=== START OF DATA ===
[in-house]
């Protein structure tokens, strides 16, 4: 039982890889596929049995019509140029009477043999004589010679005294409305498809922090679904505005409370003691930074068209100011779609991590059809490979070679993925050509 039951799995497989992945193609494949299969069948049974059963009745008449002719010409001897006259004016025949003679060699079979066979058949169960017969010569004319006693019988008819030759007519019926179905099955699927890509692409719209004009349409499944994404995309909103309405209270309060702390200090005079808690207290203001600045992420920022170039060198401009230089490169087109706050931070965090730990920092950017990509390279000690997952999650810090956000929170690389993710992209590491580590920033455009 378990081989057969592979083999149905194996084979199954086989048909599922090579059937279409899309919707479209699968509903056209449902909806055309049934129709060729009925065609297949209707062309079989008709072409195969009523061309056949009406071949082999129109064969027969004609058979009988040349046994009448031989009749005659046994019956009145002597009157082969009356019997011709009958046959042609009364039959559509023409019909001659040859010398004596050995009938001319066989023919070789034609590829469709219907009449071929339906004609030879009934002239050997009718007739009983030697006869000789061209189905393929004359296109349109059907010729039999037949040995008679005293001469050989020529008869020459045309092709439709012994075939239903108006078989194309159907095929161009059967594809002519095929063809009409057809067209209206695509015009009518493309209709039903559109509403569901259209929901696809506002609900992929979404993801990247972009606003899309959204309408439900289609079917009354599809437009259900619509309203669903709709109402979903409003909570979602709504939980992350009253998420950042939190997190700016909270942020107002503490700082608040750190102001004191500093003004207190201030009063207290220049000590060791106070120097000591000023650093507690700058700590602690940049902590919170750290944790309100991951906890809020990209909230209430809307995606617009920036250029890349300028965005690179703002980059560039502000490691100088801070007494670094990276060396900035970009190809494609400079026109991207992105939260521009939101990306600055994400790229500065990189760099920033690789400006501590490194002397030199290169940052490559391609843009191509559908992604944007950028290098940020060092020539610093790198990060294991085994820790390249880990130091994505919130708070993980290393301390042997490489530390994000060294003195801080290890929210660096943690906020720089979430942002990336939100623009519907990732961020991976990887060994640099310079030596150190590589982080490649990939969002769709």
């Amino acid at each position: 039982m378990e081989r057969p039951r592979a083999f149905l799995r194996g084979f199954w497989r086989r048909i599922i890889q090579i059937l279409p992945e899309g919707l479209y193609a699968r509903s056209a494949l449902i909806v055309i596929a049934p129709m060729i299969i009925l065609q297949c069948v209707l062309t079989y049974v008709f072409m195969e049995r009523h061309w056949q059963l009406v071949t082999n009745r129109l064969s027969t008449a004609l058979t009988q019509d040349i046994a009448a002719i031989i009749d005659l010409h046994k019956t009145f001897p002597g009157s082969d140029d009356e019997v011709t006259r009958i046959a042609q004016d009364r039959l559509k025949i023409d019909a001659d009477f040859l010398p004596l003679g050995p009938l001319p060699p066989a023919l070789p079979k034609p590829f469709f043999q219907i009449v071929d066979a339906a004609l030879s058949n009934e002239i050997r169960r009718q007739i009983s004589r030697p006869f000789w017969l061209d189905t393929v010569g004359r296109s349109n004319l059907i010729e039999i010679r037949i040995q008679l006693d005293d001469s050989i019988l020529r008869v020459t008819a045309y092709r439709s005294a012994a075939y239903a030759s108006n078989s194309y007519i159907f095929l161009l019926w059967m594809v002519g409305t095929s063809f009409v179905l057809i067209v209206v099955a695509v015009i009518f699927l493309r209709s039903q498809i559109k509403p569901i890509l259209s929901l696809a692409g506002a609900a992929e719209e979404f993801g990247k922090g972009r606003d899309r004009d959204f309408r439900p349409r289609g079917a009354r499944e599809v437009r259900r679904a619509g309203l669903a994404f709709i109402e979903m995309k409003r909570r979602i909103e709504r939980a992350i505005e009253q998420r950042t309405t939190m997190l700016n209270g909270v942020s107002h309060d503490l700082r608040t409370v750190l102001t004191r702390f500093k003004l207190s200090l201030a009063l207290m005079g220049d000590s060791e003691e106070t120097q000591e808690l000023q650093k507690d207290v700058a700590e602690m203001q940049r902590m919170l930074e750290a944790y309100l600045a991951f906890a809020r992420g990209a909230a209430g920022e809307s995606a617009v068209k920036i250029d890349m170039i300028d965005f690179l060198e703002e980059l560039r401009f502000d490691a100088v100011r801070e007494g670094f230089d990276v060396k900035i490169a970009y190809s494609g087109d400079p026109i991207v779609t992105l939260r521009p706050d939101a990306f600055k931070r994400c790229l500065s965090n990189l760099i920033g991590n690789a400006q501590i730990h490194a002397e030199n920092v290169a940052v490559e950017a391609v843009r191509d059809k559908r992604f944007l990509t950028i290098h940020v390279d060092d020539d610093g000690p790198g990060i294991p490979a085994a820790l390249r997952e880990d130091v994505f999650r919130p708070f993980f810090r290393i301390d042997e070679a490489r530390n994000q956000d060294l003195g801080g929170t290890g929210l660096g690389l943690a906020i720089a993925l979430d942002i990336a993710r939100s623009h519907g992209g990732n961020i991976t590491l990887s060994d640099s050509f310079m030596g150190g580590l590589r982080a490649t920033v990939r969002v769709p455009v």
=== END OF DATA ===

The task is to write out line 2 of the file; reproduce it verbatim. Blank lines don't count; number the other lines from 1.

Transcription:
């Protein structure tokens, strides 16, 4: 039982890889596929049995019509140029009477043999004589010679005294409305498809922090679904505005409370003691930074068209100011779609991590059809490979070679993925050509 039951799995497989992945193609494949299969069948049974059963009745008449002719010409001897006259004016025949003679060699079979066979058949169960017969010569004319006693019988008819030759007519019926179905099955699927890509692409719209004009349409499944994404995309909103309405209270309060702390200090005079808690207290203001600045992420920022170039060198401009230089490169087109706050931070965090730990920092950017990509390279000690997952999650810090956000929170690389993710992209590491580590920033455009 378990081989057969592979083999149905194996084979199954086989048909599922090579059937279409899309919707479209699968509903056209449902909806055309049934129709060729009925065609297949209707062309079989008709072409195969009523061309056949009406071949082999129109064969027969004609058979009988040349046994009448031989009749005659046994019956009145002597009157082969009356019997011709009958046959042609009364039959559509023409019909001659040859010398004596050995009938001319066989023919070789034609590829469709219907009449071929339906004609030879009934002239050997009718007739009983030697006869000789061209189905393929004359296109349109059907010729039999037949040995008679005293001469050989020529008869020459045309092709439709012994075939239903108006078989194309159907095929161009059967594809002519095929063809009409057809067209209206695509015009009518493309209709039903559109509403569901259209929901696809506002609900992929979404993801990247972009606003899309959204309408439900289609079917009354599809437009259900619509309203669903709709109402979903409003909570979602709504939980992350009253998420950042939190997190700016909270942020107002503490700082608040750190102001004191500093003004207190201030009063207290220049000590060791106070120097000591000023650093507690700058700590602690940049902590919170750290944790309100991951906890809020990209909230209430809307995606617009920036250029890349300028965005690179703002980059560039502000490691100088801070007494670094990276060396900035970009190809494609400079026109991207992105939260521009939101990306600055994400790229500065990189760099920033690789400006501590490194002397030199290169940052490559391609843009191509559908992604944007950028290098940020060092020539610093790198990060294991085994820790390249880990130091994505919130708070993980290393301390042997490489530390994000060294003195801080290890929210660096943690906020720089979430942002990336939100623009519907990732961020991976990887060994640099310079030596150190590589982080490649990939969002769709």